So if you're wondering where these two watches differ on the tracking front, we'd say there's one big difference and that's in the mapping. Firstly, you now have the addition of Gallieo satellite coverage support on the 5 Plus to increase the accuracy of your tracking outdoors. That's particularly useful if you're really heading into the unknown. Secondly there's now support for topographical maps offering the ability to see richer, more detailed maps on the watch. These features are strongly centred around serious adventurers so if that's what you like doing with your weekends or holidays, these Fenix 5 Plus features will have serious appeal.
Garmin Fenix 5 Plus v Fenix 5: Smartwatch features
Fenix 5 Plus: Phone notifications, respond to texts (Android only), music storage, Garmin Pay, Connect IQ support
Fenix 5: Phone notifications, music playback controls, Connect IQ support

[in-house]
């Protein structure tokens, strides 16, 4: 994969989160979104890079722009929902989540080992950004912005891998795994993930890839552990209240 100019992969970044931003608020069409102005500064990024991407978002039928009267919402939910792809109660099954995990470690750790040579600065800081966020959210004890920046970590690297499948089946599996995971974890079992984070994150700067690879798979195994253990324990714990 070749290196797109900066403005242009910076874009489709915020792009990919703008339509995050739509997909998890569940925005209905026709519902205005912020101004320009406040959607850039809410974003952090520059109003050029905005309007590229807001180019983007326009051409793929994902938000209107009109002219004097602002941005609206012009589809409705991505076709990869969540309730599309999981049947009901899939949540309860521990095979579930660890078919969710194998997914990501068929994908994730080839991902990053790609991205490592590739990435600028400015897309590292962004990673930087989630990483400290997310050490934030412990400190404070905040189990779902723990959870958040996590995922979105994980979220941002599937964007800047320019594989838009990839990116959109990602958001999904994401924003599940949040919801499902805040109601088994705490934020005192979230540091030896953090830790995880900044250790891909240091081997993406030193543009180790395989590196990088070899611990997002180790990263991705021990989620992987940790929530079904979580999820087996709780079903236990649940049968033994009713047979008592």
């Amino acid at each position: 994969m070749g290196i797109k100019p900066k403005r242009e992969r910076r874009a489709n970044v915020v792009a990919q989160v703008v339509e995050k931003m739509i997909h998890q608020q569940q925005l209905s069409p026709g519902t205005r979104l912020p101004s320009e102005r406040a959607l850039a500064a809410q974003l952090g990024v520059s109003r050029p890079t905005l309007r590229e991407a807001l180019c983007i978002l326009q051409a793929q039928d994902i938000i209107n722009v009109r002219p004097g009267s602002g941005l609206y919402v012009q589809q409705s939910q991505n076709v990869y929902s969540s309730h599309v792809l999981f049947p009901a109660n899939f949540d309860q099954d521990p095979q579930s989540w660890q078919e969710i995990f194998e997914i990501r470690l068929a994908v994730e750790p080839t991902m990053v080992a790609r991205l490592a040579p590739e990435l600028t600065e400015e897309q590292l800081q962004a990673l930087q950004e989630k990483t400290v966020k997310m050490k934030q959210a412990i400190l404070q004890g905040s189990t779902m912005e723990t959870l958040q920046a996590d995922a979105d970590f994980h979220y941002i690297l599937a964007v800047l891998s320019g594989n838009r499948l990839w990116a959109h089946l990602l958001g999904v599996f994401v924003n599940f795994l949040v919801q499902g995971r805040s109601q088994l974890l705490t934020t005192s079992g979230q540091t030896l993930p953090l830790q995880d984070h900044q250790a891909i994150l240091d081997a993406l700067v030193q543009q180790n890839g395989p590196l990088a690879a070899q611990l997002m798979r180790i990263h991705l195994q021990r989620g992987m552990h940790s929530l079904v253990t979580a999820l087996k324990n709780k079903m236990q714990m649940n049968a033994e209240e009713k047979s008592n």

It's here where the newer Fenix starts to pull away from its predecessor and it's all about making that play for users that want a more Apple Watch or Wear watch-like experience from their sports watch.
Read this: Best apps to download from Connect IQ
On both watches you'll be able to do things like view first and third party notifications on your watch. If you want to respond to notifications, then the 5 Plus is the one to get, as long as you have an Android phone that is. Both watches can download apps, widgets and data fields from the improving Connect IQ Store so you won't be short changed in the ability to make your Fenix feel more personalised.